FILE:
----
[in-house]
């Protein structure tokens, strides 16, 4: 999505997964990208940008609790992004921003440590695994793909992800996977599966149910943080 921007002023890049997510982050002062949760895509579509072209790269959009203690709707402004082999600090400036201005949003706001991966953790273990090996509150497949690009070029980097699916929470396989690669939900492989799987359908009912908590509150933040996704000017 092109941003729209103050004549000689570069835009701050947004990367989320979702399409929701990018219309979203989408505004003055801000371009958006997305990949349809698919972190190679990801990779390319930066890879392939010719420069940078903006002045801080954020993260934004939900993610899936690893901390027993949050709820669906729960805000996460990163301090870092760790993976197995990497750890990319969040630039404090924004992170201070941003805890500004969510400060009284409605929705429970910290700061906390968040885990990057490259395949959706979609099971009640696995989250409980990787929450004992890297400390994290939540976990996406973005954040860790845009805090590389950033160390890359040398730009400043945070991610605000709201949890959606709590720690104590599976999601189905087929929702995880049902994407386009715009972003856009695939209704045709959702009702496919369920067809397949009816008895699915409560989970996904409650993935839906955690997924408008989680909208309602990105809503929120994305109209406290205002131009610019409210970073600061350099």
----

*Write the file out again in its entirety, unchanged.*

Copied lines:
[in-house]
């Protein structure tokens, strides 16, 4: 999505997964990208940008609790992004921003440590695994793909992800996977599966149910943080 921007002023890049997510982050002062949760895509579509072209790269959009203690709707402004082999600090400036201005949003706001991966953790273990090996509150497949690009070029980097699916929470396989690669939900492989799987359908009912908590509150933040996704000017 092109941003729209103050004549000689570069835009701050947004990367989320979702399409929701990018219309979203989408505004003055801000371009958006997305990949349809698919972190190679990801990779390319930066890879392939010719420069940078903006002045801080954020993260934004939900993610899936690893901390027993949050709820669906729960805000996460990163301090870092760790993976197995990497750890990319969040630039404090924004992170201070941003805890500004969510400060009284409605929705429970910290700061906390968040885990990057490259395949959706979609099971009640696995989250409980990787929450004992890297400390994290939540976990996406973005954040860790845009805090590389950033160390890359040398730009400043945070991610605000709201949890959606709590720690104590599976999601189905087929929702995880049902994407386009715009972003856009695939209704045709959702009702496919369920067809397949009816008895699915409560989970996904409650993935839906955690997924408008989680909208309602990105809503929120994305109209406290205002131009610019409210970073600061350099």